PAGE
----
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The Habitual Poet: Lisa McCool-Grime

Installment #63

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The Habitual Poet is an ongoing series of contributor interviews. If you are a Poemeleon contributor and would like to participate copy & paste the Q's from below and e-mail your answers to: editor@poemeleon.org

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Q: Where do you prefer to get your books?

A: Lately, directly from small presses.  But I do really love having a long hour to spend in a used bookstore.  I especially enjoy copies previous readers wrote in. 


Q: How many poetry books do you think you own, and what percentage of these have you actually read?

A: This got me curious, so I started counting and quickly stressed out about what passed for a poetry book (the Tao Te Ching?  The House on Mango Street?  That collection of hand-stapled, Kinko’s-run chapbooks?).  Counting conservatively I got to 60 in my kitchen. So probably 200 bona fide poetry books in my apartment.  Too many for my bookshelves to hold.  I’ve read from about 90% of them, but only about 20% of them cover-to-cover.  


Q: When, where and how do you usually read? (i.e. at bedtime under the covers, cover to cover, etc.)

A: There’s very little method to that madness.  I can read prose just about anywhere, anytime in large or small chunks and I tend to prefer starting at the beginning.  With poetry, not even the beginning is a guarantee.  I cram poetry in whenever I can by keeping stacks within reach of my bed and couches and a book in every purse/bag.  Although my best poetry reading is done when I feel I have a luxury of time before me and lots of sunlight, which usually means propped up in my bed in the early afternoon with the curtains wide open.


Q: What books of poetry have you read this month?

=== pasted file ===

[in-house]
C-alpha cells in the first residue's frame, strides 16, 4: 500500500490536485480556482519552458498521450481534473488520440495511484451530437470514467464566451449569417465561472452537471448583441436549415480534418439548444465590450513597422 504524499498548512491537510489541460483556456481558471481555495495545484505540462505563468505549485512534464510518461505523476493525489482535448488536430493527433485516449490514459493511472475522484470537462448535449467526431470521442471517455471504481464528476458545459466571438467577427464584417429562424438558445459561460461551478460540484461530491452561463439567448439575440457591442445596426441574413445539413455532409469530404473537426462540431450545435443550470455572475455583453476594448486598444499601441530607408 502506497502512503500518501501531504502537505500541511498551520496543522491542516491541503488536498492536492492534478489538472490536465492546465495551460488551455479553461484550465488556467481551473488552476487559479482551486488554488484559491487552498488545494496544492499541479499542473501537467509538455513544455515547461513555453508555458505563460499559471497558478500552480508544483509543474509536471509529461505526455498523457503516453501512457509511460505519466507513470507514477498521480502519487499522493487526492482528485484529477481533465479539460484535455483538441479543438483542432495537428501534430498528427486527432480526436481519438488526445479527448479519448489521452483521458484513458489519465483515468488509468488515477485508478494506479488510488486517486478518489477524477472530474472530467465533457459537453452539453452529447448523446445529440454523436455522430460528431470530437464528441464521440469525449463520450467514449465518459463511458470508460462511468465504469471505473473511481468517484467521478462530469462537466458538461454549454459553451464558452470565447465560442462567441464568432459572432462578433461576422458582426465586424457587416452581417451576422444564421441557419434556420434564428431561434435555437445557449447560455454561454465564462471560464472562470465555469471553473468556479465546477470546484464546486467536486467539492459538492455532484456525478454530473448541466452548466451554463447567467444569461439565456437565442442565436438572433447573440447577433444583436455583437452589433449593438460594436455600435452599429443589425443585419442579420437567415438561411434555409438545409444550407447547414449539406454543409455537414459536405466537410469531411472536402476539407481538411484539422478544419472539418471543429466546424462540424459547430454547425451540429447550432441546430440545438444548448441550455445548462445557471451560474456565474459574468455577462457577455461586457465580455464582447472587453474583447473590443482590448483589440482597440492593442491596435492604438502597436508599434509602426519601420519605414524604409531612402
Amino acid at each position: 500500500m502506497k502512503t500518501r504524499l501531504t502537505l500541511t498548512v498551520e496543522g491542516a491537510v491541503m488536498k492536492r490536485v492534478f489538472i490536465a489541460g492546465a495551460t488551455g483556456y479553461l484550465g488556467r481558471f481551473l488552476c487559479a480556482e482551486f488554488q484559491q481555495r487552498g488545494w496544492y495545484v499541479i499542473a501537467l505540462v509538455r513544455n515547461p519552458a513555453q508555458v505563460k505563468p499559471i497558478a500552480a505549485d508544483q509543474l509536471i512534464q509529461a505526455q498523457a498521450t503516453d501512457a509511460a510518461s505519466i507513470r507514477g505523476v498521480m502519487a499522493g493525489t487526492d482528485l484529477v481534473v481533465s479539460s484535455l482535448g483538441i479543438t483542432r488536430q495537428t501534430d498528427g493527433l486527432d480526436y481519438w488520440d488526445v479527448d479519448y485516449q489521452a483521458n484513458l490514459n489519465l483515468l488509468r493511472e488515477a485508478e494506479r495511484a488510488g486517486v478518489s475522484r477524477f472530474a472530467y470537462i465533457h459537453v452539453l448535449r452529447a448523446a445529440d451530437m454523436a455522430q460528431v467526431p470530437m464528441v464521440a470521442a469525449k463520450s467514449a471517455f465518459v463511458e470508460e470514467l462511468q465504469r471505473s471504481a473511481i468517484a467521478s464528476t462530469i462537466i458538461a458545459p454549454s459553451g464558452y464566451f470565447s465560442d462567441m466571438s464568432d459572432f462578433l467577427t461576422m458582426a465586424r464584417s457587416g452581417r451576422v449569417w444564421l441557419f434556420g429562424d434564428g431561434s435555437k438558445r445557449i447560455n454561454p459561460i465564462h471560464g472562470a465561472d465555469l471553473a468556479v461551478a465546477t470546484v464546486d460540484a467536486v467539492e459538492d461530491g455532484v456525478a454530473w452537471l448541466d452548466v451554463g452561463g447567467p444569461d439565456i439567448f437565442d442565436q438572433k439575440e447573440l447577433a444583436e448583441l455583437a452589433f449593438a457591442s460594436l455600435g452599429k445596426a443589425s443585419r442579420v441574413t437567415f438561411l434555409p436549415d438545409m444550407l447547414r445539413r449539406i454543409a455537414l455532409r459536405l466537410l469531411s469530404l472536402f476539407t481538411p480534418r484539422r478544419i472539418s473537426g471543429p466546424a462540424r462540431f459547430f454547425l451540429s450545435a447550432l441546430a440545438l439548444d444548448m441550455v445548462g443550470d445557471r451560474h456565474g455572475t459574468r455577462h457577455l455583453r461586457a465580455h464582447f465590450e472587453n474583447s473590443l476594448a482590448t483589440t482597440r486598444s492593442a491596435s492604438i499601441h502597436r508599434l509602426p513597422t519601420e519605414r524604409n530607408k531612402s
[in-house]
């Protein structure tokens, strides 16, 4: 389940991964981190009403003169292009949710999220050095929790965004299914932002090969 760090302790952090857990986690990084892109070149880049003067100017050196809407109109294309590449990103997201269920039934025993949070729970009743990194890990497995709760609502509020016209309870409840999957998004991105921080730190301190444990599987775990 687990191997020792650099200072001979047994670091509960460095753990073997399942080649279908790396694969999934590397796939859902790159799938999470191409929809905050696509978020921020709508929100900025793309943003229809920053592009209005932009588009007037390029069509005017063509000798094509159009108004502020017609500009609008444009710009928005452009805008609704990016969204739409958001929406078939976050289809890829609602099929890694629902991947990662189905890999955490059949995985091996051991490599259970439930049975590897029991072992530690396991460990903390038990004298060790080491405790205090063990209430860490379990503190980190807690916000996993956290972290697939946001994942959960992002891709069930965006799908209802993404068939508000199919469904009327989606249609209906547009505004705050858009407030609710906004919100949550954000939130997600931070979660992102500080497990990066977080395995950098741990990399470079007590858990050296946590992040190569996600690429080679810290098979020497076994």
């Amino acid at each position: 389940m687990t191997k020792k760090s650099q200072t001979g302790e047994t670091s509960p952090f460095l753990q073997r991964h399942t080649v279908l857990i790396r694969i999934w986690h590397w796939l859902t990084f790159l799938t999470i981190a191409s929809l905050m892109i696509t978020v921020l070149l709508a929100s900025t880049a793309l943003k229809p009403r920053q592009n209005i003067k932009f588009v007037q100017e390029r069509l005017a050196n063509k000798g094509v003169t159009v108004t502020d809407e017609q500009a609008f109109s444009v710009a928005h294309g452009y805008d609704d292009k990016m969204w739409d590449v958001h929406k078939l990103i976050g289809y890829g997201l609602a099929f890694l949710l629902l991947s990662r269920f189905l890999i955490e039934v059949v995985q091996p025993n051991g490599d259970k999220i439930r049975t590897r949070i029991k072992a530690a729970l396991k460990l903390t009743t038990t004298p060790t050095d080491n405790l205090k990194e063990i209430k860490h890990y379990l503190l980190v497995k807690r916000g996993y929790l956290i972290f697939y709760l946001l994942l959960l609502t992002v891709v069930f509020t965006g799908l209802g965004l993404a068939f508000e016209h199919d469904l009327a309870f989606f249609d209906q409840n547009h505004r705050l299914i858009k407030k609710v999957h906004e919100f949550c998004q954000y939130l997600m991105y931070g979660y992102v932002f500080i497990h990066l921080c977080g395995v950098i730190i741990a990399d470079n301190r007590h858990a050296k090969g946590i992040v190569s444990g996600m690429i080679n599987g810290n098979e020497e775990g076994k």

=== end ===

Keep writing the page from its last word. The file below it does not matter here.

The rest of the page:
A: Those stacks of books probably totals somewhere around 50 and I probably have dipped into at least 10 this month, but I’m not sure exactly which ones.  I do know that I nearly finished Kim Dower’s Air Kissing on Mars this month and that the last book I read a few poems from was Dead on Arrival by Jaki Shelton Green.


Q: What other books/magazines/backs of cereal boxes have you read recently?

A: Ugh—75% of the article links posted by facebook friends, “Chinese proverbs” on tea bags, tarot card interpretations; children’s ibuprofen warning labels—I have a hard time ignoring text if it’s in front of me.  But reading I’ve enjoyed in small to large chunks this month includes: Paulo Friere’s Teachers as Cultural Workers; Savage Love; Dear Sugar at the Rumpus; Ray Bradbury’s Martian Chronicles; WOMPO archives (a women’s poetry listserv); literary journals (the last two I’ve read from—A Cappella Zoo and Rabbit Catastrophe Review)


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Q: When, where, how do you write, and why?(i.e. at dusk on a dock, longhand in a notebook, because...)

A: I write when my son is napping or with a trusted adult.  There’s a schedule to it, but it’s too crazy to reproduce here.  I write either on my laptop or in a journal (which is also where I keep my to-do and grocery lists).  If the poem has sufficient constraints that guide me through the drafting, I can write anywhere, but if the world of words is available at every step along the drafting of the poem, then I need to be in a quiet room with plenty of sun where I can pace and talk out loud to myself.   Or driving in my car and then I don’t write it down, but memorize as I compose.  Sometimes I tell myself that I write so that I can teach others to write, and while I have taught and will teach, I know that’s not the real reason I write. I have no idea why I write.  I wish I had a good justification for the writing of poetry, but I don’t.


Q: How many first drafts do you think you complete in a week? A month?

A: It ebbs and flows.  Slow months, maybe 2 poems a month.  Muse-inspired months, probably around 15 poems. 


Q: How long do you wait before revising a poem?